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Chris Catalano

Real Pilot Question

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Just took a real flight from Tampa to NY Islip (Long Island). After the flight,I asked the pilot if he landed ILS on the ILS rwy. He said he did a visual approach. QUESTION:If ATC gives a pilot clearance for a visual approach for an ILS rwy, what then is the role of all the istruments showing glideslope and localizer information? Is it just used to cross check the pilot's visual data?Also - in this instance - can I still USE the localizer & glide slope indicator to track track the runway with the auto pilot, or do I HAVE to track manually by hand flying the plane?Also - generally speaking - do my minimums change if I am asked to fly the approach visually? Will the approach plate show higher minumums for visual approaches?Can I request from ATC that I fly the same runway using an ILS approach if they want me to do it visually?Lastly, what does a real airline pilot do when asked to execute a visual approach on a runway that is not ILS equiped and not equipped with VASI or PAPI? Is ALL the info the pilot needs on the approach plate in this case?Sorry for the numbers of questions, but it's amazing how one real flight can generate so many questions for a simmer like me.Chris Catalano

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>>>If ATC gives a pilot clearance for a visual approach for an>ILS rwy, what then is the role of all the istruments showing>glideslope and localizer information? Is it just used to>cross check the pilot's visual data?>Chris,My answer may be incomplete but this what I know. First, there are two kinds of visual approaches, "published" or non-published. For example "Quiet Bridge" approach at KSFO would be an example of a published visual approach. You have to fly it exactly as published on the chart. There may be specific turns for example for noise abatement built into the approach. Such approaches often have high visibility minimums -for example 7 miles - way over the minimum VFR 3 miles. For a non-publised visual aproach you pretty much fly it as you want subject to ATC's instructions. But regardless what kind of visual approach it is pilots can always use (and they often do) other navigation aids to help them with the approach. So if they want to cross-check with localizer/GS how they are doing - it is perfectly ok and it is a good habit.Michael J.WinXP-Home SP2,AMD64 3500+,Abit AV8,Radeon X800Pro,36GB Raptor,1GB PC3200,Audigy 2http://www.precisionmanuals.com/images/forum/747400.jpg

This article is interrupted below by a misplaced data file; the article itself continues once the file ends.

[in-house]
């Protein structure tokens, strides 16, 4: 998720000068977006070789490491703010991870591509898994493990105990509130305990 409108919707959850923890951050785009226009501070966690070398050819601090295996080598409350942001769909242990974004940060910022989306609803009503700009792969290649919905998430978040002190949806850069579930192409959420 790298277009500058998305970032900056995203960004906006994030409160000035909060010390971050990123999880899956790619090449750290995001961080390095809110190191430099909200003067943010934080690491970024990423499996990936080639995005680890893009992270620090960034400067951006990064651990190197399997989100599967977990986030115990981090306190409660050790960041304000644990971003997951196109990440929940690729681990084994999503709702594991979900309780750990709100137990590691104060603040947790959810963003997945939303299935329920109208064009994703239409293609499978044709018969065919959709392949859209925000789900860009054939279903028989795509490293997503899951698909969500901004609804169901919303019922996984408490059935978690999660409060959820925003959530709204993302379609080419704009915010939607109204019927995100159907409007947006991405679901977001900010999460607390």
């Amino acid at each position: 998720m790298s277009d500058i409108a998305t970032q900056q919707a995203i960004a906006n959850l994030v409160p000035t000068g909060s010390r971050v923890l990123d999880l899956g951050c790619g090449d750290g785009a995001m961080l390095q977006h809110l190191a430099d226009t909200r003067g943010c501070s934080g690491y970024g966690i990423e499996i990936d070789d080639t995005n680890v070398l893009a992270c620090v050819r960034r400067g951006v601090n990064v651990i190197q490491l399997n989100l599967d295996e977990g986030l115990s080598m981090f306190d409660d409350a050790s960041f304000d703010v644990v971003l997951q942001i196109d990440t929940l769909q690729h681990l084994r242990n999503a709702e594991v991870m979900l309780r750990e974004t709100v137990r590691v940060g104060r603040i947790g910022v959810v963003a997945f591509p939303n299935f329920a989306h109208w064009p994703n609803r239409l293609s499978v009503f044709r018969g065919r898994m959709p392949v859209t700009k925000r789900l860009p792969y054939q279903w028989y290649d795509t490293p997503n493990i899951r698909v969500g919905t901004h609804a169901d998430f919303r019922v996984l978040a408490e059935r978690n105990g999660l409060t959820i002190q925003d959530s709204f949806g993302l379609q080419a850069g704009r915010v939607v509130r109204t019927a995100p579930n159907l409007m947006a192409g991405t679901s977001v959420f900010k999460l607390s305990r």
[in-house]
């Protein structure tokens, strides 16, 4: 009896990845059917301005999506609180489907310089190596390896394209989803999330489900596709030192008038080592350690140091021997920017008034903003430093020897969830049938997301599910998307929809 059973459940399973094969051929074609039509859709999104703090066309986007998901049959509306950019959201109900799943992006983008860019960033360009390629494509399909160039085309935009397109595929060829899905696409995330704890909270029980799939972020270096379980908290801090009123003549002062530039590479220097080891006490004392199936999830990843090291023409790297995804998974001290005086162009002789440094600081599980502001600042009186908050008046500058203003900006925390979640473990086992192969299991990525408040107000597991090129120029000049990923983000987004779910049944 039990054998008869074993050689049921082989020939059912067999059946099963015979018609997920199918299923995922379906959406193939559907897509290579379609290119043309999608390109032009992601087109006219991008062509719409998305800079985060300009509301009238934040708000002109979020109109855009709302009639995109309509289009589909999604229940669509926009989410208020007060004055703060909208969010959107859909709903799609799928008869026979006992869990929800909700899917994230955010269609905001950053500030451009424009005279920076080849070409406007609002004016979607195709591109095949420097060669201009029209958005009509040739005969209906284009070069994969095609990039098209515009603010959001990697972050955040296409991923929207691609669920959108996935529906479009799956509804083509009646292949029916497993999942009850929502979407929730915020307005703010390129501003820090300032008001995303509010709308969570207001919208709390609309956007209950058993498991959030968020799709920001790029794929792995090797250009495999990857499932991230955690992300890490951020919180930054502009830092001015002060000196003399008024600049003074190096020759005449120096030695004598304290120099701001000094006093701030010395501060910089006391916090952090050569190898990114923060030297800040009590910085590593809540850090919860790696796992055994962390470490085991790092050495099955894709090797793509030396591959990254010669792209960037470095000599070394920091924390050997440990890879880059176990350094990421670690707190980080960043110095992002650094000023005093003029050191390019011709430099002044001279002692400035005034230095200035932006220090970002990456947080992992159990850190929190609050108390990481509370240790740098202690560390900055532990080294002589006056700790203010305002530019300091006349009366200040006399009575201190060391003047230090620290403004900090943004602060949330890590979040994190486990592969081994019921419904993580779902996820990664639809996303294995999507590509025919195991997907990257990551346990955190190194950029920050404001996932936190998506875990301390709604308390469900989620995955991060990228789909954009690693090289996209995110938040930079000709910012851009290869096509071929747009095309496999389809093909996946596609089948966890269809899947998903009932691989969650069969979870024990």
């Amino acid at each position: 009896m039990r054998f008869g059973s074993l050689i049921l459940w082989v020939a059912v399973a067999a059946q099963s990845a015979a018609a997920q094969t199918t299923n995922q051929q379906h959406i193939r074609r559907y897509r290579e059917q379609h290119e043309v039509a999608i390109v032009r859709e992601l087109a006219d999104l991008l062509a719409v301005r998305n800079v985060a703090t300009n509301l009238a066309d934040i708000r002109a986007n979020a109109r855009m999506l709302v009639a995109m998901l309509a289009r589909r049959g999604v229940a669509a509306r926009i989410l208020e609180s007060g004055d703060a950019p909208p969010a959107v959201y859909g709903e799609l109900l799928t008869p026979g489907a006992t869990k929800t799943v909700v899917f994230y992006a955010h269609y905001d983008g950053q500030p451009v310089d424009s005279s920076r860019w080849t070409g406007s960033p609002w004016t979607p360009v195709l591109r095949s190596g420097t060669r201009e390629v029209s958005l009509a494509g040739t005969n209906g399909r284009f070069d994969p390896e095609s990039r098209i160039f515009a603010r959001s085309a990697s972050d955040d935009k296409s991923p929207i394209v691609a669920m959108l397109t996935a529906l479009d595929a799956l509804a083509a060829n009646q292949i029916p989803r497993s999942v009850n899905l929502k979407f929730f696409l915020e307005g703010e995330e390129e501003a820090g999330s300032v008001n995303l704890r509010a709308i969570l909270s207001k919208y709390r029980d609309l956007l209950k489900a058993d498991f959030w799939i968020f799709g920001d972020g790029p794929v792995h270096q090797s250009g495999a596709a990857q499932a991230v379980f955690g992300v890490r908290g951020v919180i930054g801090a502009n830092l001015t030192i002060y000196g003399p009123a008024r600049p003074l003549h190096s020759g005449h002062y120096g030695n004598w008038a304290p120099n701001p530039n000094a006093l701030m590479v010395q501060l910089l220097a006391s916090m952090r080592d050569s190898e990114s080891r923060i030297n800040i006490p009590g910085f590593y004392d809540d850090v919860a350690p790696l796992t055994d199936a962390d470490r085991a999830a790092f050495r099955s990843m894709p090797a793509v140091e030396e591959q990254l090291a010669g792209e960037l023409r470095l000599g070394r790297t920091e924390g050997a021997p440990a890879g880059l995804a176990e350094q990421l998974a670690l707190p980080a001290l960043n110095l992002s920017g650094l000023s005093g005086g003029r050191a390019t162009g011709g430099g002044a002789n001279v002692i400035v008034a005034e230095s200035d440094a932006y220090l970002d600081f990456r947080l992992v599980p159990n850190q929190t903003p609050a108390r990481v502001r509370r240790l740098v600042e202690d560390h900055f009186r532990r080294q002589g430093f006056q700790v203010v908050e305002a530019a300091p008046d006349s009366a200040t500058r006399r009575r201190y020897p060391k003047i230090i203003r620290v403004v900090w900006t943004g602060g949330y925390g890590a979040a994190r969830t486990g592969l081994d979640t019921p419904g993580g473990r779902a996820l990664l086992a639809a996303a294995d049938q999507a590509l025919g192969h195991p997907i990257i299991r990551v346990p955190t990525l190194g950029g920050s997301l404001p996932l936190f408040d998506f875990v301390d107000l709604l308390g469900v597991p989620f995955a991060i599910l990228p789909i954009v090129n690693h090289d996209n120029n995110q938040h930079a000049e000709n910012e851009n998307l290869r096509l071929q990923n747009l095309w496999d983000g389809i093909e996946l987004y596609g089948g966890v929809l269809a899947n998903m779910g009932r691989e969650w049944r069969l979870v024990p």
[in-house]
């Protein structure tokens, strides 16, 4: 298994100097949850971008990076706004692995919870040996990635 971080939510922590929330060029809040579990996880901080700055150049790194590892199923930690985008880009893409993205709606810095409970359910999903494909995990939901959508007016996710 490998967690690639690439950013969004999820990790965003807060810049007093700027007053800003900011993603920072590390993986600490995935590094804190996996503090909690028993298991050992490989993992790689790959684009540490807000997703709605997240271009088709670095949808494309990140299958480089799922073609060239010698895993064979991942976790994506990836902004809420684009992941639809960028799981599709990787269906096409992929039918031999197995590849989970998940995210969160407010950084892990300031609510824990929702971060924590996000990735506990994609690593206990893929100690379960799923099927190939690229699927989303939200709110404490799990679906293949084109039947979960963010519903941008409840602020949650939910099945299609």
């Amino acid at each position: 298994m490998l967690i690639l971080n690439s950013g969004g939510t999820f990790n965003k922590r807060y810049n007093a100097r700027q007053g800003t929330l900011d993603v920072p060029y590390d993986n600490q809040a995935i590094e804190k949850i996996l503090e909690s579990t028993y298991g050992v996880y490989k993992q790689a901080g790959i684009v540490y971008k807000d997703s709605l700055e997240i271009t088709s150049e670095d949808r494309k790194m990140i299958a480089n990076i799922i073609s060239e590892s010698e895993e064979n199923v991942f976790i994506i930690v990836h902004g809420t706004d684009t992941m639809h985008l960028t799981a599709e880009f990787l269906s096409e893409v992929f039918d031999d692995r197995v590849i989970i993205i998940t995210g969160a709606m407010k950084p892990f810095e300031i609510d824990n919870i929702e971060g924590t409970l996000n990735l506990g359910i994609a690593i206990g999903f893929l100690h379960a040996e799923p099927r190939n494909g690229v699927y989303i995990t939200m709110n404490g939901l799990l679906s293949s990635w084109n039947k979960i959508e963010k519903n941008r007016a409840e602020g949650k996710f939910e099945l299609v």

Michael J.

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Guest Lenny Zaman

most of the times a visual approach will be preceeded by vectors for a final leg, or an instrument procedure. Basically if you are on a procedure and your visual approach is approved, you will have to keep on the instrument procedure untill you establish clear visual contact with the runway. But a visual approach is supposed to be without ILS, meaning, you look OUTSIDE for reference as to your descent rate. also checking your speed once in a while. but mainly, if they still use the ILS though they are using it as a reference...Cheers (i'm all into visual approaches asof this moment (30 of the 170 hours of my training logged ;))

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Guest tmetzinger

The purpose of giving an airliner a visual approch (or for an airliner to request one) is to reduce the need for ATC to separate aircraft using mandatory distances.When a visual approach is in use, that means the pilot in command of the aircraft has accepted all responsibility for:Finding the runway and landing on it safely.Not hitting anything else.It does NOT preclude the use of the autopilot or tracking the glideslope/localizer. Remember that for reasons of safety nearly every airline requires the aircraft to be on a stabilized approach for the last few miles to the runway. This causes operators to favor using the instrument landing system and autopilots even in severe clear weather.The difference is likely to be intercepting the localizer and glideslope at 3 miles, instead of 8 miles, with an aircraft 2 miles ahead instead of 4 miles ahead. In the little airplanes I fly, if there's an ILS for the runway I'm using, I have it tuned and identified and set up, and if I get the visual I just head for the runway and get into the landing configuration a few miles out, and then intercept the ILS and handfly it down.There's nothing inherently inefficient about the localizer/glideslope itself, it just leads you down a smooth path to the runway.

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Guest BobLee

One small addition to these answers. A visual approach is still an IFR procedure, not a VFR one. The clearance has not been cancelled.See the Pilot/Controller Glossary here: http://www.faa.gov/ATpubs/PCG/V.HTM

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